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India's largest oil drilling firm faces Rs 13k crore debt

February 18, 2009 11:07 IST

Swift expansion while the oil prices were surging has saddled India's largest oil drilling firm, Aban offshore, with a huge debt during the downturn.

The Chennai-based firm has a Rs 13,000 crore (Rs 130 billion) debt on its books and a market cap of only Rs 1,645 crore (Rs 16.45 billion), down 90 per cent from its peak on May 23 last year. The huge debt is a result of the company, earlier known as Aban Lloyd, buying a 33.7 per cent stake in Sinvest ASA, a Norwegian drilling company, for Rs 5,200 crore (Rs 52 billion at the then exchange rate of Rs 40 to a dollar).

The acquisition gave Aban access to eight premium jack-up rigs with contracts, but it also increased its debt substantially.

"The timing of the acquisition has backfired as they are caught at the wrong end of the cycle," said Saeed Jaffery, analyst with Mumbai-based brokerage Ambit Capital. Aban did not respond to a detailed e-mail.

Aban, which began as a comparatively small firm that built pipelines for oil refineries and fertiliser plants, grew to its present size with a series of expansion plans.

The company was begun by late M A Abraham, a former engineer with Saipem, the oil services group. Besides the businesses mentioned, he had also latched on to offshore drilling services, catering to state-owned Oil and Natural Gas Commission. His son, Reji Abraham, 42, the present chief, was listed number 605 on the Forbes' billionaire list in 2008.

Reji had acquired the Norwegian company to cash in on the rising crude oil prices. High debt is not a problem in this business as long as there are enough service contracts to recover the money, say analysts.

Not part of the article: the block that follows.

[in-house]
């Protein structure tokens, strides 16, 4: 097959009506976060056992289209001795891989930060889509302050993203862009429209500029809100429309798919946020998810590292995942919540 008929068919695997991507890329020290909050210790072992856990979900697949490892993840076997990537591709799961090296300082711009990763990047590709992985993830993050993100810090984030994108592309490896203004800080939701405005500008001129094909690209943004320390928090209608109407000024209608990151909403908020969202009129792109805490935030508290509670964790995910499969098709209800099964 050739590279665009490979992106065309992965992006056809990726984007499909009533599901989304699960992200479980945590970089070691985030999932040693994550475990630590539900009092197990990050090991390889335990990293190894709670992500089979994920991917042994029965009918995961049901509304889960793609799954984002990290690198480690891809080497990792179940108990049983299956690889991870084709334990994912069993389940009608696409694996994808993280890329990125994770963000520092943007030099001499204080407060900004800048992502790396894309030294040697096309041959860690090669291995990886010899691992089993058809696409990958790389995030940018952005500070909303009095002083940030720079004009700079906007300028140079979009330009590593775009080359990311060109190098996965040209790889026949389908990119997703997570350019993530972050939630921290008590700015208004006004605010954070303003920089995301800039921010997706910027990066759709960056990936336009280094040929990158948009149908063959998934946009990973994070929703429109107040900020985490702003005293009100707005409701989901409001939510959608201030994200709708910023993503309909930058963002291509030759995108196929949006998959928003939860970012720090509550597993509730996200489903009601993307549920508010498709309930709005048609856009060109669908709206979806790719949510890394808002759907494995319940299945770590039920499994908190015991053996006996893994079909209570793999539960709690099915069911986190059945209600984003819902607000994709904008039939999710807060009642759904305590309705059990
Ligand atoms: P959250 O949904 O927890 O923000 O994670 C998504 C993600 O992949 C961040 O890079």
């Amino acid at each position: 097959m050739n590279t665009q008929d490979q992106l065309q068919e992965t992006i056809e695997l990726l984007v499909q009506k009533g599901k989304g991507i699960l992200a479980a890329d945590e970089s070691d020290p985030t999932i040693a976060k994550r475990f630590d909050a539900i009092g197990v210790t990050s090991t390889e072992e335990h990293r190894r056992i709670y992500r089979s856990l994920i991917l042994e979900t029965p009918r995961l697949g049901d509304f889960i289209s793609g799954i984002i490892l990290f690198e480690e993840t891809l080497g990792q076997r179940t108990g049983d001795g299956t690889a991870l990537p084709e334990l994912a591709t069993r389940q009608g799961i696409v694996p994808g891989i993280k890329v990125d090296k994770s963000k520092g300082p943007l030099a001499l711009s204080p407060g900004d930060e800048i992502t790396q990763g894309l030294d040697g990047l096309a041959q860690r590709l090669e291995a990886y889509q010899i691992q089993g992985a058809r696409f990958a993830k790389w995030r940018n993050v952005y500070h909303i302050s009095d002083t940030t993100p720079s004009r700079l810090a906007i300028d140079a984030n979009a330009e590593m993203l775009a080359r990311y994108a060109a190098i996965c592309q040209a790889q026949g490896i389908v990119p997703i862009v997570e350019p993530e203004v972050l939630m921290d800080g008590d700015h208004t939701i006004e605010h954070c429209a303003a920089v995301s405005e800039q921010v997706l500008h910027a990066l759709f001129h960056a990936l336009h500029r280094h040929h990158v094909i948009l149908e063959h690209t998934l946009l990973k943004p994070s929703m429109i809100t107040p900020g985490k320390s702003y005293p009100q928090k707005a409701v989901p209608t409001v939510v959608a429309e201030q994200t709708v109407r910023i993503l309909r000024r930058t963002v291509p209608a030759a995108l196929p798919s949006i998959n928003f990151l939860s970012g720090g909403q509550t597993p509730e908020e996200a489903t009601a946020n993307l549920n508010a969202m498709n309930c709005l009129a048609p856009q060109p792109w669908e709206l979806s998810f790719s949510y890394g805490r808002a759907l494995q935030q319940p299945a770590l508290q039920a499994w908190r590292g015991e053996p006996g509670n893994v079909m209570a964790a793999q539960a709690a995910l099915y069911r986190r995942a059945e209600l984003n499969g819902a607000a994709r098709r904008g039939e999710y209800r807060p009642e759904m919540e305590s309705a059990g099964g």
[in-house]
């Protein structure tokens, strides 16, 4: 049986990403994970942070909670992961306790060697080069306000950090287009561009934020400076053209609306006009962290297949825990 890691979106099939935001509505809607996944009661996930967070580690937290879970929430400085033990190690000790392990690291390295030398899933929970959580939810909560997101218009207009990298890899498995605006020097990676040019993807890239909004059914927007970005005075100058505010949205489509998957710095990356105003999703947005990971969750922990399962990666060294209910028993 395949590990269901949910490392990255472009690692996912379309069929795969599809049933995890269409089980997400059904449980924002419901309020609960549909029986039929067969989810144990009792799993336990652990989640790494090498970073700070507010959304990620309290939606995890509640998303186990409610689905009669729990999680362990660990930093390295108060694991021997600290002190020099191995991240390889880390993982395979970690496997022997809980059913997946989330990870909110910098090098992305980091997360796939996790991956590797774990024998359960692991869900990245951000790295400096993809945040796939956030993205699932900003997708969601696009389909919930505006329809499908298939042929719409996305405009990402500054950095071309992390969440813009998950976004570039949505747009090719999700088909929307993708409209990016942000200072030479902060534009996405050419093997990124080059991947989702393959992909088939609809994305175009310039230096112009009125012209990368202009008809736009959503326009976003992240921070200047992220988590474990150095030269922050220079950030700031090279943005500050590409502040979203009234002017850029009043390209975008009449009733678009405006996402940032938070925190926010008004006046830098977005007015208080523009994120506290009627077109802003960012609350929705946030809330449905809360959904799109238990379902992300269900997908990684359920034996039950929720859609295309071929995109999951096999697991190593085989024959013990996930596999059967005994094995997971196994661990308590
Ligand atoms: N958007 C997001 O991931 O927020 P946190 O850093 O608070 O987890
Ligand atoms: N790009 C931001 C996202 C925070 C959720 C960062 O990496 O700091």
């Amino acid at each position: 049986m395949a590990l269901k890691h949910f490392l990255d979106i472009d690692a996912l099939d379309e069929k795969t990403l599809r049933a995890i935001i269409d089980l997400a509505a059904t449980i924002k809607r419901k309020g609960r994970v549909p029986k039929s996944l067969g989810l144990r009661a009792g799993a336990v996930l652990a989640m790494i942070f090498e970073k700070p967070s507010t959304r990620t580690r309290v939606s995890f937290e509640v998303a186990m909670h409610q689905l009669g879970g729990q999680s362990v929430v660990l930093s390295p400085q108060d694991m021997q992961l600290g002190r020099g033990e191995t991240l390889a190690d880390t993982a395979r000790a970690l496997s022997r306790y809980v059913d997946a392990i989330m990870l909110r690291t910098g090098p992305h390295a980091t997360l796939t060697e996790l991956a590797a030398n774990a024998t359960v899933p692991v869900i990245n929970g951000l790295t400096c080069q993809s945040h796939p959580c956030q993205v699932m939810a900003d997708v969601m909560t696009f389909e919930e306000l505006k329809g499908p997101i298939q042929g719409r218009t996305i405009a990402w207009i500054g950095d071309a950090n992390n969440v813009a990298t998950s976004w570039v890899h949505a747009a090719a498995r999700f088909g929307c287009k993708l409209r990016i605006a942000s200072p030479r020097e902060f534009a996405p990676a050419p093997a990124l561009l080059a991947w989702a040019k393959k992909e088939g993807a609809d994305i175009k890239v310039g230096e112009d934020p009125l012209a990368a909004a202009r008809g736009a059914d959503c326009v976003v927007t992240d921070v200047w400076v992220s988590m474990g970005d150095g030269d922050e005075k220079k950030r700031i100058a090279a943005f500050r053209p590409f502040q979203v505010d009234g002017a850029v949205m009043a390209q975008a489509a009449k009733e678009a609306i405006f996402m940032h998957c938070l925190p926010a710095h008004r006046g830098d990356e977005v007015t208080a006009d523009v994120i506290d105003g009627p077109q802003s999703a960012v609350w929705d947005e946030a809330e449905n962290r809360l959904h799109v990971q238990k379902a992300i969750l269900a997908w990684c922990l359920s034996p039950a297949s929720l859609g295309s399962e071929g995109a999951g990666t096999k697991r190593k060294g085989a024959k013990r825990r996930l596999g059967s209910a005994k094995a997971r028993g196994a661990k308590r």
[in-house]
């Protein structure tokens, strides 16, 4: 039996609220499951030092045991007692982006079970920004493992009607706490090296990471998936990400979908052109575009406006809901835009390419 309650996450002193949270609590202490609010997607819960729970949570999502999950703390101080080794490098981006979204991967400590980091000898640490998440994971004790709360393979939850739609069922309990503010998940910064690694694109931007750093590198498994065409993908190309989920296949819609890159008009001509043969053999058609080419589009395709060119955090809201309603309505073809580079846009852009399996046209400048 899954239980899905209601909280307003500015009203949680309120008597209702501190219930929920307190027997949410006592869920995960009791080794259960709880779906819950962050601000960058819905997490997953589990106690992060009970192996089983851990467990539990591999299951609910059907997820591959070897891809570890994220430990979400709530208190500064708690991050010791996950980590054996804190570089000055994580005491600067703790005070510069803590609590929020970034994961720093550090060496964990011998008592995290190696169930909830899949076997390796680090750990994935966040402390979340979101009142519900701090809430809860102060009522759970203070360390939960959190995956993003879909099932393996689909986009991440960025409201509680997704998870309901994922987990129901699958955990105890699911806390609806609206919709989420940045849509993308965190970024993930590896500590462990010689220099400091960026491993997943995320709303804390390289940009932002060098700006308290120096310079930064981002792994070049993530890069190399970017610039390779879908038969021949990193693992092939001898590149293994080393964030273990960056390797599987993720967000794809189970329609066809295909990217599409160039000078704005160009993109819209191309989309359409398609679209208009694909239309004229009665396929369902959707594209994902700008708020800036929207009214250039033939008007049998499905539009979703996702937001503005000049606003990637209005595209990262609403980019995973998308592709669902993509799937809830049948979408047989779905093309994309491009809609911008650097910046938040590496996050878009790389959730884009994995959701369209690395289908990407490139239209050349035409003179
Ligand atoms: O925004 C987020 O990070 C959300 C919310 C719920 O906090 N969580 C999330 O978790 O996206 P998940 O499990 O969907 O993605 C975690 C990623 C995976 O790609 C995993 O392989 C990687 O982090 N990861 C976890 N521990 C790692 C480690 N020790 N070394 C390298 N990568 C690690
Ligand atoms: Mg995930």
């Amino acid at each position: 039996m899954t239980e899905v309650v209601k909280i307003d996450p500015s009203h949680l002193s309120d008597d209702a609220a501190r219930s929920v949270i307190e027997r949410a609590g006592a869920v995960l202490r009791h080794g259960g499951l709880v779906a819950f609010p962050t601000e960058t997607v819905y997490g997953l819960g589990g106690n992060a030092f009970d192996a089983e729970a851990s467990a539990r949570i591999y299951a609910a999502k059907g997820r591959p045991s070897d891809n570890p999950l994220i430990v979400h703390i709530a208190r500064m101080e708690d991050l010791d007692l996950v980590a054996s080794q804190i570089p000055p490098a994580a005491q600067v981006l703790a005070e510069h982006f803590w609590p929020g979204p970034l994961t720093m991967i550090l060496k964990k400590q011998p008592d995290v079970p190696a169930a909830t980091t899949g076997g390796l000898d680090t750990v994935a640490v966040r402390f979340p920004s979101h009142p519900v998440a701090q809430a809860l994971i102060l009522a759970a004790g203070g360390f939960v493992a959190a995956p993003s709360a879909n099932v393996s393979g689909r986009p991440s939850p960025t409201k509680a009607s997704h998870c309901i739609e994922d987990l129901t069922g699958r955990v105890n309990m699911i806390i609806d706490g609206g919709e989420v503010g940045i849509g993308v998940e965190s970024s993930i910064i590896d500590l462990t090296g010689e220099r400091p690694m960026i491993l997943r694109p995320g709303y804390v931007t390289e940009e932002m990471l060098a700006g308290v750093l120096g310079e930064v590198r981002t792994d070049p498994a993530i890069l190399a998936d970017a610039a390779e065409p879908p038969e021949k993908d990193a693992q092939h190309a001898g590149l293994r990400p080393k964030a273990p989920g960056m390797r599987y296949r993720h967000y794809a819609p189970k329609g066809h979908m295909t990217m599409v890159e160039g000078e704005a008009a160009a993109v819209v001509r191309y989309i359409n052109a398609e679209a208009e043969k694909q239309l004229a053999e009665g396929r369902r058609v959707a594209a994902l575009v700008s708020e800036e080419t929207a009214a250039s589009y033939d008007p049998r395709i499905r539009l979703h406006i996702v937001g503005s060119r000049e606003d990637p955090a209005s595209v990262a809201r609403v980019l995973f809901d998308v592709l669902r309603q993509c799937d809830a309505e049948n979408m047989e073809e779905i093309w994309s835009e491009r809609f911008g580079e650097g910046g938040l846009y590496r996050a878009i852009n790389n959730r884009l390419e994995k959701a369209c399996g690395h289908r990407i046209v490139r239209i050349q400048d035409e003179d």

The company has contracts of about Rs 14,000 crore (Rs 140 billion). But these may be affected as the prices of crude oil have crashed to near $35 levels. The price for the benchmark Brent crude fell from an all-time high of $145.66 a barrel on July 3 last year to $40 now.

This softening of oil prices have made exploration at high costs unviable, with the result that the company failed to secure contracts for four of its 21 drilling assets (20 rigs and one floating production unit).

Ajit Motwani, an analyst with Mumbai-based brokerage Emkay Share, said the repayment of debt could be an issue if more rigs (two of the 20 are hired and the rest Aban's own) are unable to get contracts. That is possible, with contracts for five more rigs getting over in the next six months.

According to industry estimates, exploration and production are likely to decline globally by 12 per cent, to $400 billion in 2009 from $454 billion in 2008. This would lead to lower day rates for jack-up rigs (16 of Aban's 20 are of this type), as oil producers renegotiate the rate with service providers.

J M Financial, a Mumbai-based brokerage, has estimated an addition of over 100 new offshore drilling assets across the world over the next three years, with day rates expected to decline by 50-60 per cent. Jack up rigs are currently earning average daily rates of $1,50,000-1,60,000.

For Aban, the day rates for its rigs could decline to $107,000 by 2010-11, estimates the brokerage. Aban has only one Indian competitor in this area of business, Jindal Drilling, but the latter operates on a much smaller scale, with four hired rigs. Jindal has a Rs 40 crore (Rs 400 million) debt, less than a seventh of its net worth of Rs 257 crore (Rs 2.57 billion) at the end of the December quarter.
Abhineet Kumar in Mumbai
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